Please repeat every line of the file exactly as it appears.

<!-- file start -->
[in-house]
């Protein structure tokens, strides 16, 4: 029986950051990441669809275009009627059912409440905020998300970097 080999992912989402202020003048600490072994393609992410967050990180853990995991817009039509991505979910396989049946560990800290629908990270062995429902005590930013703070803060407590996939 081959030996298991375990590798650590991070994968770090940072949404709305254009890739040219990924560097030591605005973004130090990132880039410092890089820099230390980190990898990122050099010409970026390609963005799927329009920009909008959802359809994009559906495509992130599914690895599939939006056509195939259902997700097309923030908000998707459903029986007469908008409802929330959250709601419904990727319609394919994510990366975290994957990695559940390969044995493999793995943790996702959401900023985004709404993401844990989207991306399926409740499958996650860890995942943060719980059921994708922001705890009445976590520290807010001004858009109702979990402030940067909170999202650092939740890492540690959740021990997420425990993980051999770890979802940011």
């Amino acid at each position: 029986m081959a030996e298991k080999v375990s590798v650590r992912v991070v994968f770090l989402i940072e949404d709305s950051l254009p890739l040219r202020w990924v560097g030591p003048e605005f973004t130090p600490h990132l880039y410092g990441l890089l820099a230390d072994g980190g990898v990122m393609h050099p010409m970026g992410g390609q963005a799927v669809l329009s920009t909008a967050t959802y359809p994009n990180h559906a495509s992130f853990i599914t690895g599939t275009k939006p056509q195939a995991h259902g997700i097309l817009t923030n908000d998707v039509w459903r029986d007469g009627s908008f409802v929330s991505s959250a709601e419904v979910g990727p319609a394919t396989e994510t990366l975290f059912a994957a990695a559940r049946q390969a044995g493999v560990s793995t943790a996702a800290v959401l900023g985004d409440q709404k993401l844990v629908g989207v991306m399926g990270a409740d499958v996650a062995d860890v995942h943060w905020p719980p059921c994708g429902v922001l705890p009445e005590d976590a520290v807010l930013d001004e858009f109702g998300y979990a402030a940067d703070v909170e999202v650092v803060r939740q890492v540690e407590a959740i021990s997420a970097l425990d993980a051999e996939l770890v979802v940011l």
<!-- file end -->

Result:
[in-house]
């Protein structure tokens, strides 16, 4: 029986950051990441669809275009009627059912409440905020998300970097 080999992912989402202020003048600490072994393609992410967050990180853990995991817009039509991505979910396989049946560990800290629908990270062995429902005590930013703070803060407590996939 081959030996298991375990590798650590991070994968770090940072949404709305254009890739040219990924560097030591605005973004130090990132880039410092890089820099230390980190990898990122050099010409970026390609963005799927329009920009909008959802359809994009559906495509992130599914690895599939939006056509195939259902997700097309923030908000998707459903029986007469908008409802929330959250709601419904990727319609394919994510990366975290994957990695559940390969044995493999793995943790996702959401900023985004709404993401844990989207991306399926409740499958996650860890995942943060719980059921994708922001705890009445976590520290807010001004858009109702979990402030940067909170999202650092939740890492540690959740021990997420425990993980051999770890979802940011």
């Amino acid at each position: 029986m081959a030996e298991k080999v375990s590798v650590r992912v991070v994968f770090l989402i940072e949404d709305s950051l254009p890739l040219r202020w990924v560097g030591p003048e605005f973004t130090p600490h990132l880039y410092g990441l890089l820099a230390d072994g980190g990898v990122m393609h050099p010409m970026g992410g390609q963005a799927v669809l329009s920009t909008a967050t959802y359809p994009n990180h559906a495509s992130f853990i599914t690895g599939t275009k939006p056509q195939a995991h259902g997700i097309l817009t923030n908000d998707v039509w459903r029986d007469g009627s908008f409802v929330s991505s959250a709601e419904v979910g990727p319609a394919t396989e994510t990366l975290f059912a994957a990695a559940r049946q390969a044995g493999v560990s793995t943790a996702a800290v959401l900023g985004d409440q709404k993401l844990v629908g989207v991306m399926g990270a409740d499958v996650a062995d860890v995942h943060w905020p719980p059921c994708g429902v922001l705890p009445e005590d976590a520290v807010l930013d001004e858009f109702g998300y979990a402030a940067d703070v909170e999202v650092v803060r939740q890492v540690e407590a959740i021990s997420a970097l425990d993980a051999e996939l770890v979802v940011l």